The Deauville photographic rendezvous gives pride of place to the tension of our world, both haunted by traces of the past and the uncertainty of a future increasingly intertwined with new technologies and our insatiable consumption.
For the first time, the “springboard” reserved for young emerging photographers did not take place in the space very open to the sea that is the “Point of view”, located very close to the beaches and bathed in soft natural light, but in a brand new location carried with a very important investment of the town hall: the Franciscans, an historic building – formerly an orphanage for young girls, then a clinic run by nuns – this brand-new cultural center offers a new setting for the festival and gives a more museum-like tone to the hanging, with a certain darkness maintained for the exhibited works.
It is nevertheless the light that guided the photographer Céline Croze during her trips in the night where she tried to catch the very particular mood of Deauville and its region, where she wanted to dialogue with the shadows that she met, always seeking a fragment of clarity in dark landscapes. This gives a deep and sensitive stroll tinged with a chiaroscuro less conventional than we might think and above all a form of attention to the disintegration of a world always stretched between several poles.
The death of the “imagier”
Like those present in the words that never cease to run on a large panel produced by Antoine d’Agata, often citing La Nausée by Jean-Paul Sartre and fragments of philosophical and literary texts which state revolutionary thoughts and clearly contrasting with the rigidity of the bourgeois houses of Deauville captured in multiple shots and put aside, as the saturation of a capitalist model denounced in what it has most cruel and brutal, this savagery where only money matters.
The tender views offered by Anne-Lise Broyer and FLORE seem surprising and out of sync, both celebrating yesterday’s literary figures whom they are particularly fond of, notably Françoise Sagan and Marguerite Duras. A writing by the latter inspired FLORE to make a film made with a camera of yesteryear, with soft images and as if frayed by the imprint of History, revolving around the inevitable melancholy that the dream of a romantic encounter supposes, in a rambling of feelings where the photographic style blows on a certain evanescence of things in life.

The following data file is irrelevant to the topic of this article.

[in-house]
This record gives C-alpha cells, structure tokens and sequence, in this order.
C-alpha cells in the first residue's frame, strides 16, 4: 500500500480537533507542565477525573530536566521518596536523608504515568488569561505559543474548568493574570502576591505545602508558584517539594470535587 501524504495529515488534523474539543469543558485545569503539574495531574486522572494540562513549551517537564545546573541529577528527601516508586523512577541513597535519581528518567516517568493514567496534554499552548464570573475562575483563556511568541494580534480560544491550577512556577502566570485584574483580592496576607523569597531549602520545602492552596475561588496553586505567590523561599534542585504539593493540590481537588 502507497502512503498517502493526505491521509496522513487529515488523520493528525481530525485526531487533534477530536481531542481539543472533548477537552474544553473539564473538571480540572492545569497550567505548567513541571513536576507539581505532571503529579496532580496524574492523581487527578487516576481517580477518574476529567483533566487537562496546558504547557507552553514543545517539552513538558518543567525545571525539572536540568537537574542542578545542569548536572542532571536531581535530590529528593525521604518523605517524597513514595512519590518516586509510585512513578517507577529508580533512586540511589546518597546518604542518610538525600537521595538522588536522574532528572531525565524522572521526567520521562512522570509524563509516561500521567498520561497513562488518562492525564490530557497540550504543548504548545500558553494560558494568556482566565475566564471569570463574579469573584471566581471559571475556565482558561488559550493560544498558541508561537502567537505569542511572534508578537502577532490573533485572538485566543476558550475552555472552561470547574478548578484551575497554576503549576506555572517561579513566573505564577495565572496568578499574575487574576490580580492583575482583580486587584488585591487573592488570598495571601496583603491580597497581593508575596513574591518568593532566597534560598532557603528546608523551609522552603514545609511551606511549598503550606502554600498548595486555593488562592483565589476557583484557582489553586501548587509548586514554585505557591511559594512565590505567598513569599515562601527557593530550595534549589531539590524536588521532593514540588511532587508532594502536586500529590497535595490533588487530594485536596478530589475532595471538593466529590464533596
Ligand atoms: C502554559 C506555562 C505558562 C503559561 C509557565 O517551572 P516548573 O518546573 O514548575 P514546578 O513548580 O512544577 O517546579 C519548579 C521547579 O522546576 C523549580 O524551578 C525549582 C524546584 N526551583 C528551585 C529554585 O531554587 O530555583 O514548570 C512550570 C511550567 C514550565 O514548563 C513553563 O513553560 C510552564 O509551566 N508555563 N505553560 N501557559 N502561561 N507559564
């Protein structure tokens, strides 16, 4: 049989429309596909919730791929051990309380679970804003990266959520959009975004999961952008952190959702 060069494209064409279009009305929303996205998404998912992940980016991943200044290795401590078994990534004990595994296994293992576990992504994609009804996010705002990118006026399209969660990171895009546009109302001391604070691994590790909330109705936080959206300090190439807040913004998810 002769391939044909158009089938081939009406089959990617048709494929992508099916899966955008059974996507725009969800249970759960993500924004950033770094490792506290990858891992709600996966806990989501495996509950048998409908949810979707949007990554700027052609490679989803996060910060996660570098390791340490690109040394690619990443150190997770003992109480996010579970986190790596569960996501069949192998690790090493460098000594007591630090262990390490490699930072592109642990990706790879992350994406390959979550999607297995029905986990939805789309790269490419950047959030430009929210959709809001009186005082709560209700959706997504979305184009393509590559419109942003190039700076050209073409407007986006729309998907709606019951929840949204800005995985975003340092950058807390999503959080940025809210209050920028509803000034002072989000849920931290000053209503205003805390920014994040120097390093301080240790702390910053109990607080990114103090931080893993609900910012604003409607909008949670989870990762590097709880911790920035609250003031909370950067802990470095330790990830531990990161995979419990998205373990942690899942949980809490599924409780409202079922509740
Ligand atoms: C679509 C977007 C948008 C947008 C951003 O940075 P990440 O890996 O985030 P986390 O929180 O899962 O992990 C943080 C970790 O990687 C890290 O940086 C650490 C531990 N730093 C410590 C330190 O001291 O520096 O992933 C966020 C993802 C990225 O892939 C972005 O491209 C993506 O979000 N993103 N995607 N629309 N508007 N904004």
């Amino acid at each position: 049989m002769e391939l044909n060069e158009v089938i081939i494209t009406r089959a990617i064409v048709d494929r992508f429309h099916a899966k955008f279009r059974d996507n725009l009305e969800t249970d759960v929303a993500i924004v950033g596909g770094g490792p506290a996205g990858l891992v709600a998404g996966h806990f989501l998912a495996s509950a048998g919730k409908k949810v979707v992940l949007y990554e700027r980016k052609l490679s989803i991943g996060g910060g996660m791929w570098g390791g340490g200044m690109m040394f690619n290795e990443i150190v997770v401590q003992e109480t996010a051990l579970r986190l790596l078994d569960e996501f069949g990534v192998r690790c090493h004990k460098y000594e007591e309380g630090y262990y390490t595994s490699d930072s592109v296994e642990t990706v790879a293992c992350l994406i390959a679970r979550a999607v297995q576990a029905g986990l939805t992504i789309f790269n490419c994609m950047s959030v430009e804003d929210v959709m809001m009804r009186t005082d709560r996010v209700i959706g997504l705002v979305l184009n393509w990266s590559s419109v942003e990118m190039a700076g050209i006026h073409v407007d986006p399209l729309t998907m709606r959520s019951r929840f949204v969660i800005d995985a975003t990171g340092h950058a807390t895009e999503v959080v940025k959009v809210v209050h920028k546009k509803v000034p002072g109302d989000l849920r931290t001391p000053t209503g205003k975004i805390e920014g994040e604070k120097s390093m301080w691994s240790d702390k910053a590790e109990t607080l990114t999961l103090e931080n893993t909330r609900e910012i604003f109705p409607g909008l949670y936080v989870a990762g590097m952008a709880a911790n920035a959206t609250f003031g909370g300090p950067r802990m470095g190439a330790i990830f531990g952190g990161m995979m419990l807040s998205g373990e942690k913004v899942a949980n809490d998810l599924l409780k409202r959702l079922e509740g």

Not far from there, the Spanish artist Joan Fontcuberta, known for his photographic pranks, is anxious to question, almost in an opposite way, contemporary imagery, manufactured today by Instagram and Artificial Intelligence, with this vision of a hypothetical future: a software which would make it possible to make paintings himself from a pre-existing base, announcing the death of the painter and the picture-maker.
Travel to Mars
Fontcuberta, with his partner Pilar Rosado, thus exhibits these works of Artificial Intelligence, with surrealist accents like a painting by Roberto Matta, but not devoid of a certain aesthetic depth that doubly questions. When asked if this is a happy or regrettable prospect for humanity, the artist kicks in, admitting that he cannot take a position, but that he is optimistic and that this trend is often far from reality …
His work continues outside, on the way to the beach, where huge posters he designed tout an improbable amusement park in Spain for which he says he was commissioned, explaining that it is about creating the experience of a trip to Mars, with investors not at all embarrassed to ride the wave of mass tourism, blithely criticizing local environmentalists who want to prevent the project and announcing that soon direct flights will be created from Beijing. Beside him, festival director Laura Serani is quick to reassure us that this is indeed a joke.
If fiction is also the creative spring of SMITH, it is part of a very poetic vision, with an invitation to question our view of the stars. All the work of the artist, exhibited this summer at the Rencontres d’Arles, and that he carries out with a team completely convinced by the stake, is to praise the idea of a new relationship to the cosmos while the latter is gradually absent from our perception of the world, our policies and our thoughts, or is always seen as a very distant entity and as if it was outside of us, with a disturbing, if not horrifying aspect. SMITH, who had a piece of meteorite implanted in his body, claims a connection to the stars. In this work done in Deauville, he imagines a shift to the year 2666 – horrible or miraculous year? – where our relationship to the natural elements could completely change, where we could rediscover, perhaps tragically, our connection to the celestial space.
He has thus designed an installation with the designers Diplomates, partners for three years on this project, on which we can lie in the same position as a cosmonaut in a space shuttle, and has developed a series of photographs taken with a thermal camera which are exposed near the sea in the form of panels in the open air. The orange-colored luminous halos present in the images come from the heat that emanates from the bodies, which, explains SMITH, does not distinguish between living beings visible on the photographic capture. Then comes this feeling that we can see souls, endowed with the same luminous spectrum as that of the moon and the sun, in pictures of a stunning aestheticism.